Bringing Ukrainian Voices to the Fore in Times of Tribulation

University of Helsinki's new interactive webinars and course

After the unprovoked and illegal Russian invasion of Ukraine on February 24 generated shock and brought back the ghosts of past conflicts into people's remembrance, the many facets of the war still puzzle political scholars. More specifically, one phenomenon of the war which draws numerous interpretations and debates is its discursive dimension. From the now-famous Z letter to the information war on social media, the construction of urban myths and imagery, Russia's war on Ukraine highlights new discursive nuances which serve as mobilization tools. Even so, this nefarious event causes an opportunity for specialists on Ukrainian politics to voice their understanding of the topic and create awareness of the reality of having an aggressive neighbour who seeks to alter Ukraine's sovereignty and territorial independence. At the same time, this event represents an occasion for universities to teach students the many aspects of the war on Ukraine in real-time and with interactive modules. Consequently, such an academic endeavour was implemented by senior lecturer Dr Emilia Palonen at the University of Helsinki. 

Exactly one month after Russia's invasion of Ukraine started, on March 24, the University of Helsinki created a novel online platform for Ukrainian academic voices. In a joint effort, the University of Helsinki's HEPP research group, its Now-Time Us-Space project funded by the Kone Foundation, the Aleksanteri Institute, and the Degree Programme of Politics from Tampere University have partnered in creating a platform for Ukrainian scholars to provide their perspectives on the discursive aspects of the war. At this crucial moment for European security and regional geopolitics, the seminar series "The Russian Invasion in the Core of Europe: Bringing Ukrainian Voices to the Fore” aimed to give proper agency to Ukrainians for the world to perceive their perspective and visions for the future. From March 24 to May 18, twelve webinars showcased real-time analyses and perspectives on the conflict from senior and junior researchers.  

On March 24, the “Ukrainian Voices”-seminars kicked off with a session that provided insightful academic perspectives from Tatiana Zhurzhenko, Tymofii Brik, and Yuliya Bidenko, on the war in Ukraine, moderated by HEPP and NTUS post-doctoral researcher Ruta Kazlauskaite. The series resumed on March 29 and 31 with its second and third sessions entitled 'Ukraine at war' with Dr. Maksym Yakovlyev and 'Revolutions in Ukraine from the perspective of sociology' with Arseniy Svynarenko. As the war on Ukraine progressed in April, so its discursive nature intensified. Accordingly, during the seminar series, two webinars investigated on April 5 one of Russia's reasons for invading Ukraine, i.e., its non-existent language with Natalya Kobchenko; on April 8, the seminar series focused on ‘Women's Participation Protests and War in Ukraine’ with Tamara Martsenyuk. Towards the end of April, HEPP founder and NTUS PI Emilia Palonen chaired a session that analysed the Ukrainian identity and feeling of belonging during the war with Volodymyr Kulyk. On April 21, HEPP and NTUS's doctoral researcher Sabine Volk chaired a session on how the war in Ukraine weaponized the past. Towards the end of April, the series focused on revealing how major cities like Kharkiv were changed during the war on Ukraine.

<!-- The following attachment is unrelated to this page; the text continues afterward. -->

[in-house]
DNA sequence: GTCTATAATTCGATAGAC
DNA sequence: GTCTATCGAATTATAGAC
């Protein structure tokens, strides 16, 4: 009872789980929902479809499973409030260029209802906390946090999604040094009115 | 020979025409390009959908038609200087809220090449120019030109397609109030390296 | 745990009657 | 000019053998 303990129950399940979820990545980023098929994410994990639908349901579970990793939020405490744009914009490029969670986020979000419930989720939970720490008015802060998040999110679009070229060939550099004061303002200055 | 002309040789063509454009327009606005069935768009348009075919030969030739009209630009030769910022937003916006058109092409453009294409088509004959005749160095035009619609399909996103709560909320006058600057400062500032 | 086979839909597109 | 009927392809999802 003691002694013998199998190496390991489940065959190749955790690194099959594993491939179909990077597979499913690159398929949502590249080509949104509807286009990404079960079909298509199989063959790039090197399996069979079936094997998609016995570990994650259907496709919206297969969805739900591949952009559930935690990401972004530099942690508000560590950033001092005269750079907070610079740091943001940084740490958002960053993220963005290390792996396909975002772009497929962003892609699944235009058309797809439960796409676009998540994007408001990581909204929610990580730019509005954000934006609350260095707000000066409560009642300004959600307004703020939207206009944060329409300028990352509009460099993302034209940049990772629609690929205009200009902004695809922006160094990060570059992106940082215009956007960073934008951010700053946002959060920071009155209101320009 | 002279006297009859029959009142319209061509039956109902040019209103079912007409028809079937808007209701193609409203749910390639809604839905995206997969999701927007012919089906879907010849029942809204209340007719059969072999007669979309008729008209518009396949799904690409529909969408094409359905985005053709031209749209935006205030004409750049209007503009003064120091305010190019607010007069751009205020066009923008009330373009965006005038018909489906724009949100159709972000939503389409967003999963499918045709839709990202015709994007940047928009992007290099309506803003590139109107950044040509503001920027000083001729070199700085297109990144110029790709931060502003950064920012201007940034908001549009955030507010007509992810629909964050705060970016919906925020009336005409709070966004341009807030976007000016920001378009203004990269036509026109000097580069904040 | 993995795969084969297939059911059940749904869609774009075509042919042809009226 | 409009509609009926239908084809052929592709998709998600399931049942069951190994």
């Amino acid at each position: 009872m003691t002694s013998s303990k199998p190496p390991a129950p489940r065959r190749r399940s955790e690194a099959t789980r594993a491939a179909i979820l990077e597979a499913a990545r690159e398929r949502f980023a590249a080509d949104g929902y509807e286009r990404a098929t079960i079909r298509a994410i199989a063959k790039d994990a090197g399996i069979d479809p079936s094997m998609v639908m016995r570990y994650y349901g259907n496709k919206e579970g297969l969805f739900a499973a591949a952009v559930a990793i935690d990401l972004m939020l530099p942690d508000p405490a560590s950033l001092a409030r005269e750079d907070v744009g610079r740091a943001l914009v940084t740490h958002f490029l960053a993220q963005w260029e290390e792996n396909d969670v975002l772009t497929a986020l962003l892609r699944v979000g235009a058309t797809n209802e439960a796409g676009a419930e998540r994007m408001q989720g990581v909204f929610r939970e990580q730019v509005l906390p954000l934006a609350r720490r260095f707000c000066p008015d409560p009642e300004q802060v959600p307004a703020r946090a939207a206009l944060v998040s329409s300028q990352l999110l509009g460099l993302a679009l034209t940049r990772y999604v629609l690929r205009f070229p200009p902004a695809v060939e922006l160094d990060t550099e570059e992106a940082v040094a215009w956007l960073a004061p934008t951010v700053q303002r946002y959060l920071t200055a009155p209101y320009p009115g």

On May 3, the Human Rights Committee of the Finnish Council of Academies from Helsinki featured an on-site and online discussion chaired by the senior lecturer Dr Emilia Palonen on the current political and humanitarian crisis in Europe and its effects on the global science community. As the destruction of Ukraine's cities, culture, and all aspects of life intensified, the country's academic life suffered. As a result, the seminar series continued its webinars on May 5, when it discussed how the war has affected science and research experience in Ukraine. The seminar series continued with a new session on May 10 moderated by HEPP's and NTUS's doctoral researcher Ionut Chiruta, highlighting the perspectives of junior researchers whose ethnographic research was affected by the war. Finally, on May 18, the webinar ended with an important discussion on 'Ukraine and the changing nature of war: geopolitics, challenges, narratives.' 

As the seminar series drew to a close, the material highlighted by dozens of scholars on Ukraine during the lectures was collected as a teaching tool for students at the University of Helsinki. Under the guidance of Dr. Palonen, the Ukraine Lectures Course offered renewed comparative research on Ukrainian Studies to students from the University of Helsinki. The Ukraine Lecture Course aims to reflect on how research is done in war-like or conflict situations. In addition to the online lectures, the students are presented with up-to-date academic reading material to distinguish between the acquisition and communication of knowledge in war-time situations. The course promises an interactive platform in which discussions between the students and the lecturer revolves around the conceptualization of the Ukraine war and the understanding of its changing discursive nature. This course encourages students to challenge their beliefs constructed by today's mediums (e.g., social media and traditional media) with existing research from contemporary academics who investigate this nefarious phenomenon to understand the many facets of the war on Ukraine.